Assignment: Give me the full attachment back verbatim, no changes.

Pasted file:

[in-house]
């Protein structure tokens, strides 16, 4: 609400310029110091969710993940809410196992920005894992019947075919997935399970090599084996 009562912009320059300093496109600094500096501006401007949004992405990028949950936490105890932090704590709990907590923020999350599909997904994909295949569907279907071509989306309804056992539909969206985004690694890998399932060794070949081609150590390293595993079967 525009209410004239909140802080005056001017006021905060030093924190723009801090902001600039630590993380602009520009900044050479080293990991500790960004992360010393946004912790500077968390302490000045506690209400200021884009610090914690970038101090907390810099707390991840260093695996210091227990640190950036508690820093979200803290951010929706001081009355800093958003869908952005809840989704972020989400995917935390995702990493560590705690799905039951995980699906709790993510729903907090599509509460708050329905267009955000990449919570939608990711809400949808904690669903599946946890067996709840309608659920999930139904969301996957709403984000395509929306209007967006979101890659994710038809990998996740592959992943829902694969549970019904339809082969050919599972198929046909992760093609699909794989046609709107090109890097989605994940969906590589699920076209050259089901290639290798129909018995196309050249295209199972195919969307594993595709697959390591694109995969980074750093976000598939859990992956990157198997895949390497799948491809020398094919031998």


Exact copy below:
[in-house]
């Protein structure tokens, strides 16, 4: 609400310029110091969710993940809410196992920005894992019947075919997935399970090599084996 009562912009320059300093496109600094500096501006401007949004992405990028949950936490105890932090704590709990907590923020999350599909997904994909295949569907279907071509989306309804056992539909969206985004690694890998399932060794070949081609150590390293595993079967 525009209410004239909140802080005056001017006021905060030093924190723009801090902001600039630590993380602009520009900044050479080293990991500790960004992360010393946004912790500077968390302490000045506690209400200021884009610090914690970038101090907390810099707390991840260093695996210091227990640190950036508690820093979200803290951010929706001081009355800093958003869908952005809840989704972020989400995917935390995702990493560590705690799905039951995980699906709790993510729903907090599509509460708050329905267009955000990449919570939608990711809400949808904690669903599946946890067996709840309608659920999930139904969301996957709403984000395509929306209007967006979101890659994710038809990998996740592959992943829902694969549970019904339809082969050919599972198929046909992760093609699909794989046609709107090109890097989605994940969906590589699920076209050259089901290639290798129909018995196309050249295209199972195919969307594993595709697959390591694109995969980074750093976000598939859990992956990157198997895949390497799948491809020398094919031998």